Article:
My OB/GYN patted me on the shoulder. "Your uterus and ovaries are normal, and your health is excellent," he said, smiling. "I'd say you've got at least a couple more years of baby-making in you." It was exactly the vote of confidence I needed. I was turning 40 and my fiancé and I planned to have a child together as soon as we got married. Since my two boys (then 6 and 8) had both been conceived on literally the first attempt, I had no reason to doubt my doctor's prognosis. There was just one problem. He was wrong.
The choice to be a stay-at-home mom is a personal one, and a decision not to be made in haste. While opting to remain home with your children can be a wonderful and rewarding experience, it also presents an assortment of challenges.
Menstrual periods may soon be passé, according to several leading women’s health experts. Sound too good to be true?
Conventional advice used to steer pregnant women away from antidepressant drugs, but new research suggests there may be more risk to the child if the mother's depression isn't treated during pregnancy.
: “Through labor, I felt no pain at all,” says Amy Moore of Riverside, describing the delivery of her second child nine months ago. “And I didn’t always practice my visualization.” Regardless, Moore’s participation in a self-hypnosis birthing program called HypnoBirthing seemed to help anyway.
During my pregnancy, a routine blood test revealed that my cholesterol was above normal. A year after the birth of my daughter, I felt tired, my skin was dry and I couldn't lose the remaining five pounds over my pre-pregnancy weight. I attributed this to being in my mid-30s and recently having a baby. When my HMO plan changed, I had to find a new doctor.
When Sylvia Ann Hewlett’s book, Creating a Life: Professional Women and the Quest for Children, was published last year, it caused a furor.
Many mothers attest to never feeling quite as ‘together’ as in their pre-baby days. But those who seem to barely miss a beat amidst the whirlwind of activity say it all boils down to flexibility, planning, and support — and a lot of smoke and mirrors.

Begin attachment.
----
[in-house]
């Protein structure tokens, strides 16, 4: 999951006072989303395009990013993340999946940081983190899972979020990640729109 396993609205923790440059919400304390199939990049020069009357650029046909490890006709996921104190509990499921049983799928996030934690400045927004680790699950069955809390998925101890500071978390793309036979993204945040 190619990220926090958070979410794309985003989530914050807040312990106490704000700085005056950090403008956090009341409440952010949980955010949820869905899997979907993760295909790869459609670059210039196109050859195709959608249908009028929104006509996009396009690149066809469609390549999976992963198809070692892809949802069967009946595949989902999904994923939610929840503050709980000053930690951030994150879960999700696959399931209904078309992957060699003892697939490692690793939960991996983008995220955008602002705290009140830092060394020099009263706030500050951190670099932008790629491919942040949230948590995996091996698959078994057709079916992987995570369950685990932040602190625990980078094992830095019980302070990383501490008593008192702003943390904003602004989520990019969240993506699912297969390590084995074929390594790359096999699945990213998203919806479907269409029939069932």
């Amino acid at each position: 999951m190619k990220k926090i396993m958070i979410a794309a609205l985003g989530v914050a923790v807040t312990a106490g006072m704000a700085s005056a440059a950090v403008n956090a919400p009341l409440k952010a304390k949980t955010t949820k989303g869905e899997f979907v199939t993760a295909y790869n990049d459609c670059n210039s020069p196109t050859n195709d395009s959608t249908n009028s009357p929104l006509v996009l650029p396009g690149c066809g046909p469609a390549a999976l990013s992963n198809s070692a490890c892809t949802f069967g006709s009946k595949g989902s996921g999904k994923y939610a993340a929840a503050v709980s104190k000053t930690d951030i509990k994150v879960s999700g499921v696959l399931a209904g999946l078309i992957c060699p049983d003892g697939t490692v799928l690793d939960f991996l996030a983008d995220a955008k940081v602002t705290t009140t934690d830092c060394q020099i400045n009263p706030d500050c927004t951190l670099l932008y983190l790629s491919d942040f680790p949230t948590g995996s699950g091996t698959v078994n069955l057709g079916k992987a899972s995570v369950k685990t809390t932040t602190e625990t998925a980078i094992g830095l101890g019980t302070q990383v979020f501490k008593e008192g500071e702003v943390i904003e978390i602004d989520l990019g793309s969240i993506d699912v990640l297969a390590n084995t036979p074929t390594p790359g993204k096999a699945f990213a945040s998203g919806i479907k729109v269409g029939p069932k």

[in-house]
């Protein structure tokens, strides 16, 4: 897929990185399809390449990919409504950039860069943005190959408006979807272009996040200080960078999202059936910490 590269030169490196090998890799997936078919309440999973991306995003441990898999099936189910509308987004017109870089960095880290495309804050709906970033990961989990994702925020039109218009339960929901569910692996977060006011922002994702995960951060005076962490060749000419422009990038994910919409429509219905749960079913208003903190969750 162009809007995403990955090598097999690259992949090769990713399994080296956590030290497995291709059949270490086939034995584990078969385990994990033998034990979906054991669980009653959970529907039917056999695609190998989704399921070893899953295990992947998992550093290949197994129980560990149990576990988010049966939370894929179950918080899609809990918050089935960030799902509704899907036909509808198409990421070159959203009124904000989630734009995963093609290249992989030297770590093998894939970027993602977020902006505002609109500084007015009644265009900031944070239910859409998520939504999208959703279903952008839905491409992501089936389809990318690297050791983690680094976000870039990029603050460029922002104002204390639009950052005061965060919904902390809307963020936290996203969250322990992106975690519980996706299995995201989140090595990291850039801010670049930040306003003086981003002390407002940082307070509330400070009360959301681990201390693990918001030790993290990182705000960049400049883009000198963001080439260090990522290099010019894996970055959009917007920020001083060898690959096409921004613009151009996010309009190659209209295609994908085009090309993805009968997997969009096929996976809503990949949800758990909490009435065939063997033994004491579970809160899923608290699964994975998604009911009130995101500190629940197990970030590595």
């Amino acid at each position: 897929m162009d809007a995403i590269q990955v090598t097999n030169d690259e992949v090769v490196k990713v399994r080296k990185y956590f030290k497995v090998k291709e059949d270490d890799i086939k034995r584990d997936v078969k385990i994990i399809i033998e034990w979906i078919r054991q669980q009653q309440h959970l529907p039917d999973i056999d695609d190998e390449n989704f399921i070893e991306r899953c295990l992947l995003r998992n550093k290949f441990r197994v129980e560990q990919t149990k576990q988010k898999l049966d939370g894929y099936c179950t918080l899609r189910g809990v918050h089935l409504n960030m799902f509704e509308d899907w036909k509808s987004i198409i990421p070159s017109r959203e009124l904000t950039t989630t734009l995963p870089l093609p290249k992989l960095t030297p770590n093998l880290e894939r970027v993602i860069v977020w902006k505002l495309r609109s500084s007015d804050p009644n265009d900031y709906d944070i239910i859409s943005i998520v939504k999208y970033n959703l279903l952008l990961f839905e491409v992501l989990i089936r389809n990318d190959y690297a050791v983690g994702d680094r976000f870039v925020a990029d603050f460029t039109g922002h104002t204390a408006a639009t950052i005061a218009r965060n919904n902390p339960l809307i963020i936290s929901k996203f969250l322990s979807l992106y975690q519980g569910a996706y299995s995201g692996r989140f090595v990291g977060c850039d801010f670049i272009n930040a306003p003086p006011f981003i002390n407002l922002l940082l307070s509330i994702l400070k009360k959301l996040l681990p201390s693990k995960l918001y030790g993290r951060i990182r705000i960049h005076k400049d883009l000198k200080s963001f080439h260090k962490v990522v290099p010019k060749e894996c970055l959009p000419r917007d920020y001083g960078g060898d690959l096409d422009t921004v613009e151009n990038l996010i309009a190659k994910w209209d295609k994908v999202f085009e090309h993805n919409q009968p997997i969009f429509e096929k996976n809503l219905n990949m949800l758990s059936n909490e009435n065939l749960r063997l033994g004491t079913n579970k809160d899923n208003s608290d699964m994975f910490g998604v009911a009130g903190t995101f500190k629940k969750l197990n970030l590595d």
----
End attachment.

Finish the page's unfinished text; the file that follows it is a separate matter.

A new report suggests that male babies are more likely to be born from a prolonged pregnancy than females. Based on the most recent data, a pregnancy is deemed prolonged if it lasts 41 weeks or longer.
Many women know that taking folic acid, or folate, before and during early pregnancy can help protect their unborn babies from neural tube defects. Now a study shows that folic acid also helps to prevent early miscarriages.
For nausea and vomiting associated with pregnancy, first try changing your diet, says Jennifer Niebyl, M.D., University of Iowa professor and head of obstetrics and gynecology, in a report in the American Journal of Obstetrics and Gynecology.
`` Researchers at the University of Washington examined 182 women aged 18 to 39 between 1994 and 1999 who were receiving Depo-Provera injections.
If you're pregnant or have had a child in the past few years, you've probably heard about cord blood banking, which allows umbilical stem cells to be stored cryogenically, under liquid nitrogen.
When it comes to her health and well-being, Alsuna Roland, a 49-year-old Staten Island-based nutritionist, doesn’t like to take chances. A two-time breast cancer survivor, she gladly sings the praises of a new, non-painful and highly accurate breast imaging technique called Miraluma.
A couple of months ago, I had heard two fabulous but scary words: “You’re pregnant!” Fearing the weight issue, my doctor had handed me a brochure on prenatal yoga that brought a lot of questions to my mind: How would yoga help me stay fit?